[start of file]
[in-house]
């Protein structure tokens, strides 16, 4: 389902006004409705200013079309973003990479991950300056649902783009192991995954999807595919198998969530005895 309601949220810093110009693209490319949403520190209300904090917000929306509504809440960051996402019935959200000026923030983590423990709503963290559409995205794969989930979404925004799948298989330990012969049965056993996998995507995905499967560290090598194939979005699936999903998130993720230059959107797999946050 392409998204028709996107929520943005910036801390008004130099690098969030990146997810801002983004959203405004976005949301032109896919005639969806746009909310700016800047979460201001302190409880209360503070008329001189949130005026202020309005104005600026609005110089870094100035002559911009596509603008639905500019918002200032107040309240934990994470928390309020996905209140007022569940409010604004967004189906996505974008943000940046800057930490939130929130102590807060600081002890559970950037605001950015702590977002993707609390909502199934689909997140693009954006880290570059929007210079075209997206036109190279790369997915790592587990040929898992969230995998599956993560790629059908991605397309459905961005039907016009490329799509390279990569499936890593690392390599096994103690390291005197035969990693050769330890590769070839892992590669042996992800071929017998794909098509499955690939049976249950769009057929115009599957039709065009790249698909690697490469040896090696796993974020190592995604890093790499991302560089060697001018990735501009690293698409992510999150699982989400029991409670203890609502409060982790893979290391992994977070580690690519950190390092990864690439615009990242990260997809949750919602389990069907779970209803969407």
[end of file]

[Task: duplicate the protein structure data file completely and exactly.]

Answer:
[in-house]
């Protein structure tokens, strides 16, 4: 389902006004409705200013079309973003990479991950300056649902783009192991995954999807595919198998969530005895 309601949220810093110009693209490319949403520190209300904090917000929306509504809440960051996402019935959200000026923030983590423990709503963290559409995205794969989930979404925004799948298989330990012969049965056993996998995507995905499967560290090598194939979005699936999903998130993720230059959107797999946050 392409998204028709996107929520943005910036801390008004130099690098969030990146997810801002983004959203405004976005949301032109896919005639969806746009909310700016800047979460201001302190409880209360503070008329001189949130005026202020309005104005600026609005110089870094100035002559911009596509603008639905500019918002200032107040309240934990994470928390309020996905209140007022569940409010604004967004189906996505974008943000940046800057930490939130929130102590807060600081002890559970950037605001950015702590977002993707609390909502199934689909997140693009954006880290570059929007210079075209997206036109190279790369997915790592587990040929898992969230995998599956993560790629059908991605397309459905961005039907016009490329799509390279990569499936890593690392390599096994103690390291005197035969990693050769330890590769070839892992590669042996992800071929017998794909098509499955690939049976249950769009057929115009599957039709065009790249698909690697490469040896090696796993974020190592995604890093790499991302560089060697001018990735501009690293698409992510999150699982989400029991409670203890609502409060982790893979290391992994977070580690690519950190390092990864690439615009990242990260997809949750919602389990069907779970209803969407």